World Cons - People and Other Peoples' Money
A spate of corporate scandals continues with the revelation of accounting fraud by WorldCom in the US this week. This follows similar events with the much larger Enron late last year and our own One Tel and HIH.
It's a similar pattern to the late 1980's when entrepreneurs garnered public money off the back of hype and deceptive accounting. In 1987 before the 40% crash in the Australian Stock index in October, the Entreprenuer industry group was 30% of the total market cap. CEOs on these companies treated the enterprises as their own personal kingdom's regardless of the fact that they were now financed by public money.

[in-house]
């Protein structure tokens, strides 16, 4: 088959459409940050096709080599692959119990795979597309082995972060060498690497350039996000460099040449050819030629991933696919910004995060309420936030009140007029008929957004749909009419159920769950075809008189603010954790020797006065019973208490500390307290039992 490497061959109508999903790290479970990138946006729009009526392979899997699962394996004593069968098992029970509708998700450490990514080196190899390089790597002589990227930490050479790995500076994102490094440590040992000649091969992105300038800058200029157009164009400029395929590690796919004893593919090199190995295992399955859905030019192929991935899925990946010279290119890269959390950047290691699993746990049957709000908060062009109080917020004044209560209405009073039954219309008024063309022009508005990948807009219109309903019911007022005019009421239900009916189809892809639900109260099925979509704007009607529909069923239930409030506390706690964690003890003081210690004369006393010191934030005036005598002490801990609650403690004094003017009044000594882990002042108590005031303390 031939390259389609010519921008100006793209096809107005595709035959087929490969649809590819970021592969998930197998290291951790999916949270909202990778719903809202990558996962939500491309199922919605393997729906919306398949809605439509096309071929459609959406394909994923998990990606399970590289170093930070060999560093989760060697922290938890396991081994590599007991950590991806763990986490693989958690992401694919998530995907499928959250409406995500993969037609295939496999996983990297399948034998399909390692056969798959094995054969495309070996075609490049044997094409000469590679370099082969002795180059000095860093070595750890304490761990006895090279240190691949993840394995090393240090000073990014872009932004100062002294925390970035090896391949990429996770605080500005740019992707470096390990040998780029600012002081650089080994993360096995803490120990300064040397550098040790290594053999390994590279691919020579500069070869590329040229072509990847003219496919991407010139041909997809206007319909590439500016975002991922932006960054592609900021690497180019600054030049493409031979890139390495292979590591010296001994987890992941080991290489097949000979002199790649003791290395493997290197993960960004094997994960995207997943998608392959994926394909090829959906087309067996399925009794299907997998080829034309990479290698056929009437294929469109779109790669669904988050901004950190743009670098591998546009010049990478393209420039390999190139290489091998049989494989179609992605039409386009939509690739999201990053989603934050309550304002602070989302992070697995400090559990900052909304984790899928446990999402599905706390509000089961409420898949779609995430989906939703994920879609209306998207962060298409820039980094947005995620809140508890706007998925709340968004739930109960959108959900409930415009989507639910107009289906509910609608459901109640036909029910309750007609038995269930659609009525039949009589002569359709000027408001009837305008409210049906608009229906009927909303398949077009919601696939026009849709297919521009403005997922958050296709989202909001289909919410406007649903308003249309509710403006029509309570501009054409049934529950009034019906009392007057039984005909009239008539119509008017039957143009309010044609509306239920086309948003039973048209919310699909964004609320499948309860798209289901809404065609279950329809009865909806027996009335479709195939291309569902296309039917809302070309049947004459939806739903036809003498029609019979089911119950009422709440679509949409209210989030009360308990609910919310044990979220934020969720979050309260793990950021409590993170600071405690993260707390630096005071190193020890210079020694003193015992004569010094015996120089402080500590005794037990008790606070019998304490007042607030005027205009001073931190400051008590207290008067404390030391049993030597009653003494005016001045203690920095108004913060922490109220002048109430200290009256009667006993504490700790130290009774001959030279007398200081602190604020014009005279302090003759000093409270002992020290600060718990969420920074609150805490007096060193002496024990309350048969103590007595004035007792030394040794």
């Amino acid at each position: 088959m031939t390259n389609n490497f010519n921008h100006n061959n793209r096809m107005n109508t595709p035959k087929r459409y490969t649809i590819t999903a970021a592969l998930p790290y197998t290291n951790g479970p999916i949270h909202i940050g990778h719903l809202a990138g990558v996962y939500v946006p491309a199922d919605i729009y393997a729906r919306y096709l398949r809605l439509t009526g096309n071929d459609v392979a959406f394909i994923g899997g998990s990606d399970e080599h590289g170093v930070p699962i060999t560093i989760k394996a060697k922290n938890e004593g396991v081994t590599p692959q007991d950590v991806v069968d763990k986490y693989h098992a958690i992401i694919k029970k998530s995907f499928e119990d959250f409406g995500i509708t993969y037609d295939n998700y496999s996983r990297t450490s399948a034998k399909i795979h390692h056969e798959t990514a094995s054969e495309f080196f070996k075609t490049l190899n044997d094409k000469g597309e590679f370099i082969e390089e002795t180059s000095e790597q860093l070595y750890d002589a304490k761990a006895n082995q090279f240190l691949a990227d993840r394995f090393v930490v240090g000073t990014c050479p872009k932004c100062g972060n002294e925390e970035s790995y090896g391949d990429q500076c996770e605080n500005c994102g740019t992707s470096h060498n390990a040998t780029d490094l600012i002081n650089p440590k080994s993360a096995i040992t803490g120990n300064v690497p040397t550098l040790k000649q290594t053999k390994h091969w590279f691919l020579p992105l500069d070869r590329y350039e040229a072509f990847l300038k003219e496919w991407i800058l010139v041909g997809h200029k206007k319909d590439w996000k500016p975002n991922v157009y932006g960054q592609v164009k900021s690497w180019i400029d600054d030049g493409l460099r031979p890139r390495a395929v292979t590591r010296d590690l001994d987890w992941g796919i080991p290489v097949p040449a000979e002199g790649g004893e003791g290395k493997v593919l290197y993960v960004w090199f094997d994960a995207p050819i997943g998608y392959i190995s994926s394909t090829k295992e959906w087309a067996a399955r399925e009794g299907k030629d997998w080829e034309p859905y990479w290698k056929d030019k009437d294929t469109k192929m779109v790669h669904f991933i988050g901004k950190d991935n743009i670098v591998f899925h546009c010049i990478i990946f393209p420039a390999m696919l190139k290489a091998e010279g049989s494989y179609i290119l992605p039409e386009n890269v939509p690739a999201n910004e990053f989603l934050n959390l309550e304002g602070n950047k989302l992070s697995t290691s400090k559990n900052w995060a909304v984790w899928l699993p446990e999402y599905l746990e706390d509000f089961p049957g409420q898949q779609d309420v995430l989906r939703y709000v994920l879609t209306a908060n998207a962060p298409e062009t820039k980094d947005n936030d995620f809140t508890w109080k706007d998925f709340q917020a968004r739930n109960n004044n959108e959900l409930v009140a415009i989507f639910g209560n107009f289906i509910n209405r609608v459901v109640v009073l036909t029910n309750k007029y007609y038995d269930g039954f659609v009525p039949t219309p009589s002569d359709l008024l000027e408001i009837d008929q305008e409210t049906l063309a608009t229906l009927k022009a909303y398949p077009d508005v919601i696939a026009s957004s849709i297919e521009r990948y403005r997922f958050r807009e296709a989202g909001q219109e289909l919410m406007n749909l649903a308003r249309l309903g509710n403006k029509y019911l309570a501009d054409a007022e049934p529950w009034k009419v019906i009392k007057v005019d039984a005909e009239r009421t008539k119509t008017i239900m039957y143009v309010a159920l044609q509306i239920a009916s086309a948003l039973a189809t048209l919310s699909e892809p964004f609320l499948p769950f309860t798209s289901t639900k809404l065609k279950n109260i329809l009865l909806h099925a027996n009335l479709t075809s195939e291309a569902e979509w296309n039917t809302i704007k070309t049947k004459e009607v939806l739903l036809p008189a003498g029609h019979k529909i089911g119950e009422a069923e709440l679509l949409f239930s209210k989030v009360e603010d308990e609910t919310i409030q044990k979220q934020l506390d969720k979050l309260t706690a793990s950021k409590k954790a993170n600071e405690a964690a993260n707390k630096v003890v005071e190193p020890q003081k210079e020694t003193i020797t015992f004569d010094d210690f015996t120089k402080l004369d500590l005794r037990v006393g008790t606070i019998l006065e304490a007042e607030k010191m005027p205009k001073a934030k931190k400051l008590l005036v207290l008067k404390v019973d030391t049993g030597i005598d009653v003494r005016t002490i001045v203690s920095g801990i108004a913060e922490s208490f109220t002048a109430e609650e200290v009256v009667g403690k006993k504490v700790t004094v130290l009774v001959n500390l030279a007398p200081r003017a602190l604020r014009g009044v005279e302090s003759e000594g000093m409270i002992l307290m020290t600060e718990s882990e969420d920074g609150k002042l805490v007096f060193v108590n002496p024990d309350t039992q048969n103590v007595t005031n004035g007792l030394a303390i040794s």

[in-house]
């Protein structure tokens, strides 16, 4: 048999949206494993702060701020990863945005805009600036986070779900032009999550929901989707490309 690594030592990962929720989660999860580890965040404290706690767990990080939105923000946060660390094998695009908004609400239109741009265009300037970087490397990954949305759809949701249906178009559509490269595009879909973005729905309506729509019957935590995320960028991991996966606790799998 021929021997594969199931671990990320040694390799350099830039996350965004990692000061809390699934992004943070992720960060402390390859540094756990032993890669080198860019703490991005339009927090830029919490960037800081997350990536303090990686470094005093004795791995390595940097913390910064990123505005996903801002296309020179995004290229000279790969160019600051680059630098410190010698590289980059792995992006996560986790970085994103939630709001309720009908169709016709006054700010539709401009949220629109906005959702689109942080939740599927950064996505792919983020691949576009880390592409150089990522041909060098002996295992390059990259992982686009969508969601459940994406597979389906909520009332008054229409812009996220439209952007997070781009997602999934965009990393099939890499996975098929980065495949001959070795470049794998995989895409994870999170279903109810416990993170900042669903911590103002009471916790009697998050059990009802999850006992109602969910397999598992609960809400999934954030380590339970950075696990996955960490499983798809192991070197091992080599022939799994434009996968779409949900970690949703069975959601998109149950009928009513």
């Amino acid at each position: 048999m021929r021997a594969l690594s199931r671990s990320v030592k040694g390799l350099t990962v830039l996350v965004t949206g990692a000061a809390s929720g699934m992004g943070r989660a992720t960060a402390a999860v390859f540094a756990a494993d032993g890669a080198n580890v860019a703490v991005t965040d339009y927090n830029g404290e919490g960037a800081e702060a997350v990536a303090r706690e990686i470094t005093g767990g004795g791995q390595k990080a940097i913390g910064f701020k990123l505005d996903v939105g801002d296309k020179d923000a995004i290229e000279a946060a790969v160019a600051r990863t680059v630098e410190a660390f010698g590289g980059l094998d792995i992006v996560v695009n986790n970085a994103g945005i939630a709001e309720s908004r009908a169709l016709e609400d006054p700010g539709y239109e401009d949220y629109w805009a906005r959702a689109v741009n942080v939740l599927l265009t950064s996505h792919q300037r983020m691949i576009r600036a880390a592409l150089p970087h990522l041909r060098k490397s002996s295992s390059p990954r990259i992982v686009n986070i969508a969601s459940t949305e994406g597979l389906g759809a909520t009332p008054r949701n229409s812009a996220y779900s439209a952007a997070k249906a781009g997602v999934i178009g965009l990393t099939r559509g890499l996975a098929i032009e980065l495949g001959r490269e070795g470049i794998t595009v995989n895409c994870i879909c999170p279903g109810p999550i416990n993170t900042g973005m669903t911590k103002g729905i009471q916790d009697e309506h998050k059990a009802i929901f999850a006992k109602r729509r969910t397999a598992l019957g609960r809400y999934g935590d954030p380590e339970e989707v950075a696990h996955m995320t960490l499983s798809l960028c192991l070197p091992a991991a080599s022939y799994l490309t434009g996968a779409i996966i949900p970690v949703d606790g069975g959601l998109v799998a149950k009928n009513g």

The association of mass circulation media and political shoudler rubbing with the latest entrepreneurial kings, seem to often be associated with stock market bubble stocks. The very first such classic case is the South Sea Company founded in 1711 by Robert Harley. (see story on resources section of this site). At that time the newspaper was a new medium. In 1702 London had one daily newspaper; by 1709 there were 18. On January 1, 1720, the price of a share of South Sea stock stood at £128. On June 24 it hit £1,050. In September came the crash. By December the stock had returned to £128. Even the brilliant Issac Newton was caught buying at the top and losing £20,000. He said "I can calculate the motions of the heavenly bodies, but not the madness of people."
Posted Saturday, 29 June 2002
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